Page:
I think it’s a little too early to count Microsoft out yet. They got something that none of the other guys have; a popular and powerful office suite, the Xbox Live service, and a huge install base of Windows users. If they are able to meld their products into something an end user can use effectively and efficiently they can bite a huge chunk of their market share back. From the preview of the devices MS is looking to differentiate itself from the rest by implementing a unique user interface. With large icons and widget style views it makes sense where MS is going: to providing quick access to information and apps.

So far they are taking the right measures by getting their platform onto many devices and carriers as possible. Billions of dollars have been pumped into marketing and getting developers on board and only time will tell if Microsoft can claw it’s way back to the top. Will you be getting a Windows Phone 7?

Froyo leak for Samsung Captivate

For those of you who owns AT&T’s Captivate you can now rejoice on the fact that there is a Froyo leak for the device.

What is Froyo? It’s the name for the Android 2.2 OS. The Captivate comes stock with Eclair, which is 2.1. The Froyo OS is a significant update to Android. It provides several new features (Wifi Hotspot, Flash support, save apps on SD…) and speed improvements.

Head over to Android Central or XDA Developers to get the leak. But remember that this is not an official release so there won’t be any official support. So far my experiences with it is great. Much better than the stock OS and the mobile Wifi hotspot is well worth it.

Posted with WordPress for BlackBerry.

Samsung Captivate Review

AT&T just released their newest Android phone, the Samsung Captivate. This device is undoubtably Big Blue’s biggest and baddest Android phone. The Captivate sports some amazing specs for a phone: 4in Super AMOLED screen, 1Ghz Hummingbird cpu, 512MB of RAM, Bluetooth 3.0, 720p video recording and 16GB of internal memory. Compared to other newly released phones such as the Droid X and Evo 4G the Captivate is a contender as one of the better phones running Google’s OS.

Coming from the HTC Aria the Captivate is much larger. Its almost impossible to discretely hold the cell phone in your hand or placing it on a table at meeing. It’s a head turner. As big as it is, it’s not uncomfortable to hold. The phone is thin and not too heavy and it fits in pant pockets easily. As for the screen, I think it’s a great size for internet browsing and texting in landscape mode. Small screens such as the HTC Aria makes it difficult to comfortably type unless your in landscape mode. The same goes with other phones such as the iPhone. When I had one I wish it was a tad bit bigger.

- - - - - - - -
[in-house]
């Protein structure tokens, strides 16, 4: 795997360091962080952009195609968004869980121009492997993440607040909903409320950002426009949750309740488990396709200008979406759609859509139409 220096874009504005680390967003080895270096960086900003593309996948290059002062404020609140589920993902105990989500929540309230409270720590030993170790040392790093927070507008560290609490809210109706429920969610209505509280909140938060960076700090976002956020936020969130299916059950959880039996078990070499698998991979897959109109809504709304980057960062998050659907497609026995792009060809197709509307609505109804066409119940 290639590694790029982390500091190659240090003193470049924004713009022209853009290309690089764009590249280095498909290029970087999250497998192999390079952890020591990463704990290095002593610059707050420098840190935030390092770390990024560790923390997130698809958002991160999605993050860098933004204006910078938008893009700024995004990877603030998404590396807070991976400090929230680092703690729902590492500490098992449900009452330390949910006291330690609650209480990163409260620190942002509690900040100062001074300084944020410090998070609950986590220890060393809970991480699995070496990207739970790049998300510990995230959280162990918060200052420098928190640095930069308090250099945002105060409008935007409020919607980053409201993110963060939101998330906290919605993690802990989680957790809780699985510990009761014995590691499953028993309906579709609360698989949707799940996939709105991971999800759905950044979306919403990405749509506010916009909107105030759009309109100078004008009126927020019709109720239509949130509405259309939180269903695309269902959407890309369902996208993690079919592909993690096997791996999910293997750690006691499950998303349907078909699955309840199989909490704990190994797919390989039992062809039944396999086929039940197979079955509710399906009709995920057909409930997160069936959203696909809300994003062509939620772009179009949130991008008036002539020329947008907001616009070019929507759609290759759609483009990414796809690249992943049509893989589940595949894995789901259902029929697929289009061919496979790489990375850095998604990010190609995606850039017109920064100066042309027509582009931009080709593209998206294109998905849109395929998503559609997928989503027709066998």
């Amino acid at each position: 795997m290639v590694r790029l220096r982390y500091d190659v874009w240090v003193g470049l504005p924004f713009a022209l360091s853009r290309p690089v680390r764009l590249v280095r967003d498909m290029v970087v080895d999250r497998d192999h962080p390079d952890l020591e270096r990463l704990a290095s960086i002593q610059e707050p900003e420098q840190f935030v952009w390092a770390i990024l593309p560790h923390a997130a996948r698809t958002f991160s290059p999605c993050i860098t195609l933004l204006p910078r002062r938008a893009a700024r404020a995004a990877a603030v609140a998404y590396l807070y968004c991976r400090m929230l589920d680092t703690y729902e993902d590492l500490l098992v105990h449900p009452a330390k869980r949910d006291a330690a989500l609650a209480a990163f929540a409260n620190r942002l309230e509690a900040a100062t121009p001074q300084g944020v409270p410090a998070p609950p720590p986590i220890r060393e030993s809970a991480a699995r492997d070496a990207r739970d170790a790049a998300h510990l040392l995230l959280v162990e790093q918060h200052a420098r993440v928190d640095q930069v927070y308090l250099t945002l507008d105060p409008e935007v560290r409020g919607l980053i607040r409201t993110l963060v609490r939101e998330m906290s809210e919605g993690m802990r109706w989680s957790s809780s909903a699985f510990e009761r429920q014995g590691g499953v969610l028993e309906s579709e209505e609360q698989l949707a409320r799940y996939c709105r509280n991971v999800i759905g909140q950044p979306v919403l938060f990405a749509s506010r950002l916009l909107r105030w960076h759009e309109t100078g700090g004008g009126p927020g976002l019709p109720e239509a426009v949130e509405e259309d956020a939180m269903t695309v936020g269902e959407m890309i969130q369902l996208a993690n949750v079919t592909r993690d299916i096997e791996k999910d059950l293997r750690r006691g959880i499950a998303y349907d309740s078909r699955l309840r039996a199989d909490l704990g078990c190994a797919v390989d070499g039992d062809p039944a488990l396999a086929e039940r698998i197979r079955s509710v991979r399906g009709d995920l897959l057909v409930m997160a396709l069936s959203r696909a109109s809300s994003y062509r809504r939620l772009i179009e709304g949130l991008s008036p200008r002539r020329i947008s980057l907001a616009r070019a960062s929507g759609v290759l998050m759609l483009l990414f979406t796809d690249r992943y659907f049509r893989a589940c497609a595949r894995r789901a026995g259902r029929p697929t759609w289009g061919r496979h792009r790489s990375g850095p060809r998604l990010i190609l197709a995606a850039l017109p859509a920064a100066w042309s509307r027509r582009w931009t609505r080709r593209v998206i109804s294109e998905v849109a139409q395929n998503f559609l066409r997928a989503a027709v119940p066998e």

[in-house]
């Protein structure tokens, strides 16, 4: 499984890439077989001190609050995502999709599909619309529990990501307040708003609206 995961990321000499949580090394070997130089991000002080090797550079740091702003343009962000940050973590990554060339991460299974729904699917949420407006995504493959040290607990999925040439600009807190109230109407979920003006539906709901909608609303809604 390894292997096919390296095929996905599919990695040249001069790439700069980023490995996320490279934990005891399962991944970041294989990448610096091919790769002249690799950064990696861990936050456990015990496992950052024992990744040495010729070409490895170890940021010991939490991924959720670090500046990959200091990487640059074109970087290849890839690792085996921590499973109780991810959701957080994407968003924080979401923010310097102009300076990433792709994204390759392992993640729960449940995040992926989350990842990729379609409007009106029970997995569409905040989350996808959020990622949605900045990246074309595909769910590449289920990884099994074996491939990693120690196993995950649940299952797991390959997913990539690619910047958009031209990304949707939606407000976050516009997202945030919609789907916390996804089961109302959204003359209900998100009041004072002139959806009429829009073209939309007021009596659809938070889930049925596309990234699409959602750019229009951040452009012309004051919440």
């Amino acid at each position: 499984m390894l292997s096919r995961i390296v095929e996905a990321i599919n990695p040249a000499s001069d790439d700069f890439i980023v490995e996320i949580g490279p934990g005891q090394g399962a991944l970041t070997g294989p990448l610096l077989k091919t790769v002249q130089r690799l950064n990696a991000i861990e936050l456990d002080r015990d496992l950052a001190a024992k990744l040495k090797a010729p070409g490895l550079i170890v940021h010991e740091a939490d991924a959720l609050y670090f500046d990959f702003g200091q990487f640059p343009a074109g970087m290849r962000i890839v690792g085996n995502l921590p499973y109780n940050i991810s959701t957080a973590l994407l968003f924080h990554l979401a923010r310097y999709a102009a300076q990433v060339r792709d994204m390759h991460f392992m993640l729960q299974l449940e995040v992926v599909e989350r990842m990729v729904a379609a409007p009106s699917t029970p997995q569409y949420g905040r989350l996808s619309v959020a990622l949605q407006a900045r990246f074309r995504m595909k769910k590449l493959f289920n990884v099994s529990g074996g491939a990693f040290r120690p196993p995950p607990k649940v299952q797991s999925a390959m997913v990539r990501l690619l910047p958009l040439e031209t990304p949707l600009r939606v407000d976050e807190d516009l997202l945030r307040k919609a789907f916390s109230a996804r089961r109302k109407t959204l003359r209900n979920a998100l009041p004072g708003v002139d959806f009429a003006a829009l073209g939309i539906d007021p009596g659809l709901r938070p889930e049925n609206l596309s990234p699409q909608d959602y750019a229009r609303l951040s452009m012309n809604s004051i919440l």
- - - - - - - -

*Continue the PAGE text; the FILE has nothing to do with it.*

The Super AMOLED is amazing. Comparing the Captivate to iPhone 4 at an AT&T store I almost couldn’t tell the difference in quality. But the iPhone does edge the Captivate in overall quality as the iPhone has higher pixel density and the colors are a little more brighter. The Captivate has a slightly bluish tint to it, but it’s hardly noticable. To the average user they will not notice any difference at all, in fact some may say the Super AMOLED looks better than the iPhone since the Captivate contrast ratio is 50,000:1 where as the iPhone 4 is only 800:1 which aids viewablity in outdoor environments.

I was hoping Samsung and AT&T delivered the phone with the latest Android version, Froyo 2.2, but instead it comes with Eclair 2.1. There are rumors about updates being released in August or September, but I’m not holding my breath. Like other manufacturers, Samsung uses their own UI overlay on top of Android’s stock UI. Samsung’s Touchwiz 3.0 is not bad, but it’s not as good as HTC’s Sense UI. It’s too bad Samsung doesn’t allow the user to turn off their overlay and just use Google’s default one, but there is an option. You can always download other UIs from the Android Market. Launchpro is a great one. I’ve been using it and I must say its much better than Samsung’s and HTC’s. It’s currently in beta and the lack of widgets and themes may turn some off to it, but development for it is going strong and a paid version will be released soon if not already. Calls are clear and haven’t lost a call yet even in low reception areas. The speakers are loud, but they’re located on the back of the phone, so if you place the phone on its back it can muffle the audio. But there is one gripe I have with this phone. The backlight of the softkeys located at the bottom turns off within a few seconds. If you’re using the phone in the dark it makes it hard to see where those keys are located.